Software developed in New Zealand will help the $40 trillion global oil and gas industry prepare for severe weather conditions.
The Offshore Motion Forecast delivers reliable hour-by-hour predictions on how wave, current and weather conditions will affect floating offshore facilities.
The predictions are calculated for a specific location and vessel, and will help offshore operators to plan for any possible weather disruptions.
New Plymouth oceanography and meteorology company MetOcean Solutions teamed up with the University of Auckland’s Dr Ian Milne to undertake the six-month research and development project, part-funded by a Callaghan Innovation grant, to develop the Offshore Motion Forecast (OMF) software.
“It was a good opportunity to use some of my engineering background and gain some new skills in the numerical modeling to collaborate with an industry I hadn't worked in before and to build career contacts,” Milne says.
Milne says there is a strong demand in the industry to help prepare operations for harsh weather conditions.
“There’s nothing out there like this product, so a lot of interest has spun out from operators that want safer processes and reliably predicting how these weather patterns will affect it.”
Harsh conditions often require an offshore field to close, stopping the production of tens of thousands of barrels of crude oil costing millions of dollars in lost production.
“A lot of these ships are moored out at sea for 25 years without coming back into shore, so the software allows you to forecast very accurately and at the push of a button,” Milne says.
Safety of crew and the environment is also a major concern for operators in severe weather.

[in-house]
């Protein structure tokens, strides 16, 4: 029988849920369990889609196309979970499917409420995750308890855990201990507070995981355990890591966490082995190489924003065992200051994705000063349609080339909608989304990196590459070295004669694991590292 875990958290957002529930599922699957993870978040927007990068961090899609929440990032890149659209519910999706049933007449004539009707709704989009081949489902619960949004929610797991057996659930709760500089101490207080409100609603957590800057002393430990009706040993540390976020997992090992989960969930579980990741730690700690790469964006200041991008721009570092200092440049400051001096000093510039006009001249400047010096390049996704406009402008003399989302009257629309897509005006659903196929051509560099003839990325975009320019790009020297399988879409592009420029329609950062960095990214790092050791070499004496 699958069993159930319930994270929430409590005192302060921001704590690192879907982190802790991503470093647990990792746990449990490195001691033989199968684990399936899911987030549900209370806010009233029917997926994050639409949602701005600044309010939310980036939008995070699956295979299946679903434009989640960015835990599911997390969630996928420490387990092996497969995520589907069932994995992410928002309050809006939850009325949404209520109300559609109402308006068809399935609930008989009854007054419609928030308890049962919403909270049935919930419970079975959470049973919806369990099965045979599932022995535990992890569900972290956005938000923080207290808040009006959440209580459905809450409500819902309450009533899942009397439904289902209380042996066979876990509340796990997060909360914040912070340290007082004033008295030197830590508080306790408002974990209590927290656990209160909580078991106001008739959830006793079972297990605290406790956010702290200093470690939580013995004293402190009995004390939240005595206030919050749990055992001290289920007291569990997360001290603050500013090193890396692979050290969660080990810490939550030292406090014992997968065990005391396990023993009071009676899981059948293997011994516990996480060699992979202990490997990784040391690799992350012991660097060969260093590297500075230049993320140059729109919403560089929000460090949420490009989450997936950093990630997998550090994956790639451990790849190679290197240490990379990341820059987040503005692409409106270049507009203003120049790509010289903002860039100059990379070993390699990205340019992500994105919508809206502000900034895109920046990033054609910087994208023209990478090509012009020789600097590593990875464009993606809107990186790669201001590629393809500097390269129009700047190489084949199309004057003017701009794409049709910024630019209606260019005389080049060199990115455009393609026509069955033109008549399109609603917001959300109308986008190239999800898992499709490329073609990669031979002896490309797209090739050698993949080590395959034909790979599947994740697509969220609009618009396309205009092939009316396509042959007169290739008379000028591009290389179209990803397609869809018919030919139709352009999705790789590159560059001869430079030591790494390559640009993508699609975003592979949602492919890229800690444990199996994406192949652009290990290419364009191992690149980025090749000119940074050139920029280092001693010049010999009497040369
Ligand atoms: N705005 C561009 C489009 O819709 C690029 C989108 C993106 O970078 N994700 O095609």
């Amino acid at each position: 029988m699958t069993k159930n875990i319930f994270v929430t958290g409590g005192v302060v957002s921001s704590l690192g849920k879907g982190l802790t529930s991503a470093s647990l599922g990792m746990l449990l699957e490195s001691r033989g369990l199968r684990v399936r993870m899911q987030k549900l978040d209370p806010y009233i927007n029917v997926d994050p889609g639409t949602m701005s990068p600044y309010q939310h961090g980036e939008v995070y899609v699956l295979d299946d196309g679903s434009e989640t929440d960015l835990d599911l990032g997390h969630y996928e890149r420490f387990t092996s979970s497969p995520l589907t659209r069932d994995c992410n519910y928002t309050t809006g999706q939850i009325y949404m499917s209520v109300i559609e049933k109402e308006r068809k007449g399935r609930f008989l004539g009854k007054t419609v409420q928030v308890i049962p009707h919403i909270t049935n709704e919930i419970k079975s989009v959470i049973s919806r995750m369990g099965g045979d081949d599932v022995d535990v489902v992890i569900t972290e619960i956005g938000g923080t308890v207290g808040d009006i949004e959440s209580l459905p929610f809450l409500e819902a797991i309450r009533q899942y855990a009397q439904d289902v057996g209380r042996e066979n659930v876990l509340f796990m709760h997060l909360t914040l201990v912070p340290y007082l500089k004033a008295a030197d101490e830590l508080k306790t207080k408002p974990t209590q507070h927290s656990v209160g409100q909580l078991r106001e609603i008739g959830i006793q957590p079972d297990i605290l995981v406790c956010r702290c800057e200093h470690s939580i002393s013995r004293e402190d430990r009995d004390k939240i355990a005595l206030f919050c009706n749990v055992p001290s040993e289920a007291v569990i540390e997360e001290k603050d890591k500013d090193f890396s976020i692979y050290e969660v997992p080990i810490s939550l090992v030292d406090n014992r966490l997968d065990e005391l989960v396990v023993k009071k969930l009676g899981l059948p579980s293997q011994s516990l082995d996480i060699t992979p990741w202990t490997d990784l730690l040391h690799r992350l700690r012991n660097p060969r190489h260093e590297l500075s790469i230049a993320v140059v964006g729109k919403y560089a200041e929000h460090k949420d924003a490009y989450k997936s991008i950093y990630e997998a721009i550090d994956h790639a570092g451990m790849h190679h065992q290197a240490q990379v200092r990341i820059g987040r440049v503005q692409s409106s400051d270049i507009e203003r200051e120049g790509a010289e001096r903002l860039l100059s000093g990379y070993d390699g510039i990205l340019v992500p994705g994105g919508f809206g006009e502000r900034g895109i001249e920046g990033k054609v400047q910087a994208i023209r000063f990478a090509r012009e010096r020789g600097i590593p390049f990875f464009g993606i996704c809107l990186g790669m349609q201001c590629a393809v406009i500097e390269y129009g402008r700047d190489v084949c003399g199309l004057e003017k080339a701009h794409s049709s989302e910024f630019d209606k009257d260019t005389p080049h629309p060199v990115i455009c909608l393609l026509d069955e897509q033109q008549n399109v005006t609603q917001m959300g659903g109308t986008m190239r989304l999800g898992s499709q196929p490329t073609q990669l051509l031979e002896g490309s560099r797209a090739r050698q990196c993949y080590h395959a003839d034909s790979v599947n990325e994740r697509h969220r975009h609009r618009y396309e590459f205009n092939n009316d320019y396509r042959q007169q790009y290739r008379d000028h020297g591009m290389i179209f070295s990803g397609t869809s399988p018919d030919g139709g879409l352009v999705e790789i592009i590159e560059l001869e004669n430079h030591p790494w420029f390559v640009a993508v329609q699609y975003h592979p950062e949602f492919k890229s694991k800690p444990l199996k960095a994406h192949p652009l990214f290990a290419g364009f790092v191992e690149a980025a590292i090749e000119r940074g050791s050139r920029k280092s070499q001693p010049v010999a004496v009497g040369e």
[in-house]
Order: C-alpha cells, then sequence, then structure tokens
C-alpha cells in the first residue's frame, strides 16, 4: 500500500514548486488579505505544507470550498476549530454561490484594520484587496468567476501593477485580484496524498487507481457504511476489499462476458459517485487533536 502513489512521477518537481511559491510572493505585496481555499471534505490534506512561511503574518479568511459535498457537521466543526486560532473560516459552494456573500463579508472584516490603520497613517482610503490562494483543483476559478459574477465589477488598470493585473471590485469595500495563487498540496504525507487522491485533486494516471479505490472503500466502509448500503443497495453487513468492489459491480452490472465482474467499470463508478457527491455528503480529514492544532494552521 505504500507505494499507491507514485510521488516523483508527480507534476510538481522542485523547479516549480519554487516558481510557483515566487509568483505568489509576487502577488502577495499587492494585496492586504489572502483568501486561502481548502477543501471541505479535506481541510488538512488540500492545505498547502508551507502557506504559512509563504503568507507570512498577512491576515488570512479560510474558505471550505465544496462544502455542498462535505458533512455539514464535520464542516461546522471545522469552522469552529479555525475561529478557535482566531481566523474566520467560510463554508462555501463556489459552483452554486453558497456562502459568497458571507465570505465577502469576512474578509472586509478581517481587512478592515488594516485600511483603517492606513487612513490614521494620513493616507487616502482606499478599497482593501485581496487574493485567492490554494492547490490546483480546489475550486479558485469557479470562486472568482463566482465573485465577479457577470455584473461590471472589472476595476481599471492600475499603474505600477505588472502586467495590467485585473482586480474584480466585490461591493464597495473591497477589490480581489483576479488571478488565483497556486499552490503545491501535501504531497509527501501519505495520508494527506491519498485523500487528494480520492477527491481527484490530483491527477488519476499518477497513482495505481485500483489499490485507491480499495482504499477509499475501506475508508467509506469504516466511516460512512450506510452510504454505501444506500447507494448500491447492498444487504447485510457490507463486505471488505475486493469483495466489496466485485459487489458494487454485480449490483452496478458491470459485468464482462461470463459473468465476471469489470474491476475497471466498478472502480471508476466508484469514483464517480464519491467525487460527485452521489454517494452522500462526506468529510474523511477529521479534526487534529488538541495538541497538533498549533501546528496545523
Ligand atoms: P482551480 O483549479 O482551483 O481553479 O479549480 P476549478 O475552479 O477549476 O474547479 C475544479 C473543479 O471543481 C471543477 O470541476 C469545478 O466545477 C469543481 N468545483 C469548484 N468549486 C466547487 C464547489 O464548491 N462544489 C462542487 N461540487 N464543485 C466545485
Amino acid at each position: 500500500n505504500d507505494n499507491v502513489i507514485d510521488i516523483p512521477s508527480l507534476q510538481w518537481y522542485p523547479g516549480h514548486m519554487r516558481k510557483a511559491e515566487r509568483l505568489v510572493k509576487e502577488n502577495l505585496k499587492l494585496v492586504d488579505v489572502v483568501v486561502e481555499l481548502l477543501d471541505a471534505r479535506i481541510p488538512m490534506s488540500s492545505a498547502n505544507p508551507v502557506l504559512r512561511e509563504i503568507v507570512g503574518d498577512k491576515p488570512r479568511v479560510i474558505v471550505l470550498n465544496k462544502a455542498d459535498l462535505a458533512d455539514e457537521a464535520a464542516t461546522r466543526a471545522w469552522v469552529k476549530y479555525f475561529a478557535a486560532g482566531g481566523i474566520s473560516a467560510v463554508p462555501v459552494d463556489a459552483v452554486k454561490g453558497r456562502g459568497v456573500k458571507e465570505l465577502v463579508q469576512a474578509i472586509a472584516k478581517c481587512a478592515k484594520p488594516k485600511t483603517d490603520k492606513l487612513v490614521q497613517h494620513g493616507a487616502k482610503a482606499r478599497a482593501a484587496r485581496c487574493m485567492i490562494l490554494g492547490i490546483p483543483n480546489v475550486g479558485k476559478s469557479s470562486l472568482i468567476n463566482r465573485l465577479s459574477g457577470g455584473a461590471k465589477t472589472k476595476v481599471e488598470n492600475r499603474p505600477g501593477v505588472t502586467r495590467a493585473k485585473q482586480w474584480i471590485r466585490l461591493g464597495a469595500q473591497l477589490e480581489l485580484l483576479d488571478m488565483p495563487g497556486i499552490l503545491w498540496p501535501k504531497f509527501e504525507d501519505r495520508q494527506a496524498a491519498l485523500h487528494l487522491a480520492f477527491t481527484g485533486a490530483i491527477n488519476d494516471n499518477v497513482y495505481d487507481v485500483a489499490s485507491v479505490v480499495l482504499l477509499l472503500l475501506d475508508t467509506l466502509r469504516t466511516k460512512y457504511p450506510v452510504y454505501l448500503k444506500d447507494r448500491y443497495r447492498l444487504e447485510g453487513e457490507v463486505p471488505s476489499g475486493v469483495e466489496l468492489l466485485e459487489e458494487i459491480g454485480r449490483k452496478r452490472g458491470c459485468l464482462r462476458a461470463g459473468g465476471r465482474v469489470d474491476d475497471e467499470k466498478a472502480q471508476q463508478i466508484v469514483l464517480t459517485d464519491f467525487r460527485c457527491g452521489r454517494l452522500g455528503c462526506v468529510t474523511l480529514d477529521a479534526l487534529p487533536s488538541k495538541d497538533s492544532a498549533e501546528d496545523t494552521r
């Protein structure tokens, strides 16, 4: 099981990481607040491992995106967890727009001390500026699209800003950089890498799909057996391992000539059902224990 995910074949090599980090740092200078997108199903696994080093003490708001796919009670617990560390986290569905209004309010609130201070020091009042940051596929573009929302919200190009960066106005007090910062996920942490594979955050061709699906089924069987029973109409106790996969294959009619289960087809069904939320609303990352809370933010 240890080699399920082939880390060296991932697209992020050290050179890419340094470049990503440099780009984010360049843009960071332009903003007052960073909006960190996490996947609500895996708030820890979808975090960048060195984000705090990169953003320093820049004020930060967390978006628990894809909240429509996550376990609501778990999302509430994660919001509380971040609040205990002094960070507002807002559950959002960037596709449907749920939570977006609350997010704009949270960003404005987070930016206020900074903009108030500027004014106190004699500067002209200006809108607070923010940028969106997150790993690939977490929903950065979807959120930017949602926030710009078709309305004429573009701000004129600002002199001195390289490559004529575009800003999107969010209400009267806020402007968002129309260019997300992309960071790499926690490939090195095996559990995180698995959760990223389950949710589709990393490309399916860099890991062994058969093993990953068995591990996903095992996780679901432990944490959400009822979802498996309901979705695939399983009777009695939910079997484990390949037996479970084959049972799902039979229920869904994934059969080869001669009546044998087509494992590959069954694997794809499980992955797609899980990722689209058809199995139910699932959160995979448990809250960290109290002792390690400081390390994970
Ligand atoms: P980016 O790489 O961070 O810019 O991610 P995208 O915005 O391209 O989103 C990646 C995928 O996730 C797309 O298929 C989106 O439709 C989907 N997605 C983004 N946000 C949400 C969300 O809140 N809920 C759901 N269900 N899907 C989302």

British-owned energy company Salamander announced in January that during bad weather conditions a vessel drifted into an exclusion zone and damaged key infrastructure. Production was halted for nearly a month and the company contained a relatively minor leak of around 20 barrels.
MetOcean Solutions, Dr Peter McComb says there has been strong support for the product from a large New Zealand oil and gas operator.
“They have allowed us to use their facilities for rigorous testing and validation trial,” McComb says.
Multi-national companies have also registered interest but McComb says releasing the names is still commercially sensitive.
“The product will strengthen the service we provide to our clients and we hope it will lead to more opportunities to grow our client base,” said McComb.
The company has a team of scientists and services a mixed client base, including offshore operators, oil and gas, regulatory authorities, navies and coastguards.
Last year,state-owned weather forecaster MetService paid $3m for a 49% stake in privately-owned MetOcean Solutions last year.
“Joining forces with MetOcean helps us accelerate our development in the energy sector and springboards us into the rapidly-growing marine sector – a potential market of over $10 million – with established products and world-class expertise,” says MetService chief executive Peter Lennox.
McComb says the OMF software will be released later this year.